History GenreSavvy / Literature

12th Feb '16 7:06:12 AM crazysamaritan
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* Creator/TerryPratchett's Literature/{{Discworld}} features characters like this, thanks to the TheoryOfNarrativeCausality:
** Several of the witches, especially Granny Weatherwax, have a feel for "stories", and can use them to their own ends if they have to.
** Commander Sam Vimes of the Ankh-Morpork City Watch is when it comes to tropes of detective stories and police procedurals.
** Malicia from ''The Amazing Maurice And His Educated Rodents'' is either ''too'' GenreSavvy, or [[WrongGenreSavvy not savvy enough.]] She insists on ''always'' seeing things in terms of stories, ranging from fairy tales to KidDetective novels like ''Tom Swift'', ''The Hardy Boys'', and ''The Famous Five'' (she claims at one point that four kids and a dog is "the right number for an adventure"). Furthermore, she has trouble in coping with subversions and exceptions, and [[HeroicWannabe always makes herself out to be the main character of the "story"]].
** Rincewind the Wizzard [sic], meanwhile, is very much aware of FinaglesLaw and similar narrative conventions that keep his life interesting. He hates them.
** It's the whole basis of the plot in ''Discworld/WitchesAbroad''. The stories want to be told, whatever the effects on their players. Lily is arranging the city of Genua along the lines of these stories. The toymaker will be a jolly, red-faced man who whistles while he works ''if he knows what's good for him''. The servant girl will marry the prince, with the help of her fairy godmother, whoever has to get hurt along the way.
** The ''Discworld/GuardsGuards!'' novel, when Vimes has just confronted the hidden villain of the story. The villain, (using the title of the book) summons several mooks to take Vimes into custody. However, the mooks, despite Vimes having no weapons and just standing there, show extreme hesitation. When the villain demands an explanation, they indicate they know what happens in situations like this: the likelihood is that if they try to take Vimes into custody, he will kill them all by engaging in swashbuckling clichés such as performing somersaults or swinging off chandeliers (the villain points out, somewhat hysterically, that there ''are'' no chandeliers in the room at all). It takes Vimes' assurances that he will not do so and would not know how to do so if he tried before the mooks take him prisoner.
** Also inverted in Discworld with [[Discworld/GoingPostal Moist Von Lipwig]], who knows very well how things are supposed to go... and plays the part of the hero, because he knows that the innate genre savviness of the public will view him as a hero if he does. As a con artist, taking advantage of what people expect to see is his major skill.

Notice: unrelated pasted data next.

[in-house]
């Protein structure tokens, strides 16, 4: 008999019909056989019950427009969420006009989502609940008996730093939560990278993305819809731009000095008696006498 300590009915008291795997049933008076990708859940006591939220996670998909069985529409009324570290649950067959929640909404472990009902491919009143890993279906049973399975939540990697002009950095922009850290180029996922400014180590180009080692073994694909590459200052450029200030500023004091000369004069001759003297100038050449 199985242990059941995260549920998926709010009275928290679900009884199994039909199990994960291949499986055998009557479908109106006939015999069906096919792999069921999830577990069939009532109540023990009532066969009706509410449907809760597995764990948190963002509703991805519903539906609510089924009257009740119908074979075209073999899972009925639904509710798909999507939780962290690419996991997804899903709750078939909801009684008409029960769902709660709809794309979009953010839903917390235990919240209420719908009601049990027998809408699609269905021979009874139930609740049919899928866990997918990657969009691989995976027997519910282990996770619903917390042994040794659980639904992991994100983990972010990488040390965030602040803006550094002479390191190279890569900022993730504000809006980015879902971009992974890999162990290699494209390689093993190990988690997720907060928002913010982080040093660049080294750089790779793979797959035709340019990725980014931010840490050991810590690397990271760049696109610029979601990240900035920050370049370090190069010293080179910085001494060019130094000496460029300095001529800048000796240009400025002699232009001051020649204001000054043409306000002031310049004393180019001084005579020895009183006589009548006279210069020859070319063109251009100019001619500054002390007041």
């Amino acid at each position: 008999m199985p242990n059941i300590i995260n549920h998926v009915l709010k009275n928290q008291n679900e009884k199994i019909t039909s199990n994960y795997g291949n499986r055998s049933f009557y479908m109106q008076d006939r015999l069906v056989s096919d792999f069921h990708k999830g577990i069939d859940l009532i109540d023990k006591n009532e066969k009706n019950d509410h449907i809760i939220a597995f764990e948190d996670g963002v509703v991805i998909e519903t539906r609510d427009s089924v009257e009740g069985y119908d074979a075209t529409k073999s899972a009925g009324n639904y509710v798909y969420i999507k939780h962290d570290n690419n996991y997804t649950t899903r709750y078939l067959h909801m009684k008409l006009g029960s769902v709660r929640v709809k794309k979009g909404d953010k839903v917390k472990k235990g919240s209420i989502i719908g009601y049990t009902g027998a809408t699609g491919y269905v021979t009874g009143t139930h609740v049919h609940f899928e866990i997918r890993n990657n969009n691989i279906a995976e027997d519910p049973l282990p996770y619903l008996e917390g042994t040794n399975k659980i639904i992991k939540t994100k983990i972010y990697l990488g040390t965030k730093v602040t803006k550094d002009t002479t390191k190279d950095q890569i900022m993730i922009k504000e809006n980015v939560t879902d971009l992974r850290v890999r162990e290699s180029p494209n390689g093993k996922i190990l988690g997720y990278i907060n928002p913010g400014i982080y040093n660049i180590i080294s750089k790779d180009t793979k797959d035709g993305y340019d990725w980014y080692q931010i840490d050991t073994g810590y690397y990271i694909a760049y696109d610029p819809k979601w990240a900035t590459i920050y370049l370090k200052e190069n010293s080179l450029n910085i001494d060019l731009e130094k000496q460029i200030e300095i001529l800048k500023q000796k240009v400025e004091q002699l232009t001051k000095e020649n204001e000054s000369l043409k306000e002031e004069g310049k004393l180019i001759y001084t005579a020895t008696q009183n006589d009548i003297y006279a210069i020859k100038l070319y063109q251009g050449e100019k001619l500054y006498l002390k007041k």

** ''Discworld/ThiefOfTime'' has a running gag about Lu Tze's "Rule One": "[[MuggingTheMonster Never act incautiously when confronting]] [[OldMaster a bald, wrinkly, little old man who smiles all the time]]."
** Cohen the Barbarian and his Silver Horde in ''Discworld/TheLastHero'' are confronted by Captain Carrot. They're about to fight him when they realize that's there's only one of him and nine of them, and that he's trying to save the world. All experienced heroes who have spent decades winning against incredible odds, they see that the fight can only go one way and back down. This is pure genius considering that the Horde took advantage of that very trope ''themselves'' in their first appearance in ''Discworld/InterestingTimes'' (though it didn't end quite the way you might think).
*** The Night Guard have exploited this rule as well for their own benefits by increasing the odds of a dangerous act succeeding from 100/1 to a million to 1, mainly because lower odds are more likely to happen.
** The Horde's motivation is this trope in regards to EndOfAnAge. Their dangerous actions were spurred on by their belief that the time of heroes has passed. It has, but only for ''their'' kind of kick-in-the-door, rob-the-temple, big-thug-with-a-sword hero. Carrot, who routinely risks his life for a city salary the Silver Horde wouldn't consider enough to tip a barmaid, represents a new '''type''' of hero: one who's simply determined to do the right thing. The Silver Horde are confronted by this generational and cultural transition -- from hero''ing'' to hero''ism'' -- and it floors them.
*** Taken to its logically extreme when the Silver Horde meet up with Evil Harry Dread and his minions. They spend some time reminiscing about how Evil Harry used to follow [[GenreBlindness The Code]] by doing things like having the standard dress code for his soldiers include helmets that fully covered his face, hiring stupid henchmen who couldn't tell the difference between an old washerwoman and a hero dressed like an old washerwoman, and so forth. Evil Harry always did everything the EvilOverlordList, something with which he is clearly [[DangerouslyGenreSavvy intimately familiar with]], says not to do -- [[ContractualGenreBlindness on purpose]]. After complimenting Harry on the utter stupidity of his current batch of minions, they go on to complain about how the current generation of Evil Overlords go about doing everything The EvilOverlordList says to do, which just isn't right. That is, if they bother with the Evil Overlording at all and don't just go straight into bureaucracy. At the same time, Evil Harry Dread is complaining about how the new heroes are refusing to live up to their end of the bargain by doing things like sabotaging the Evil Overlord's escape tunnel. Guys like Cohen always left the escape tunnel intact, [[ContractualGenreBlindness even thought they knew the Evil Overlord would inevitably escape through one]]. The reasoning behind this is that Evil Overlords are a hero's bread and butter, so killing them all off would leave them unemployed.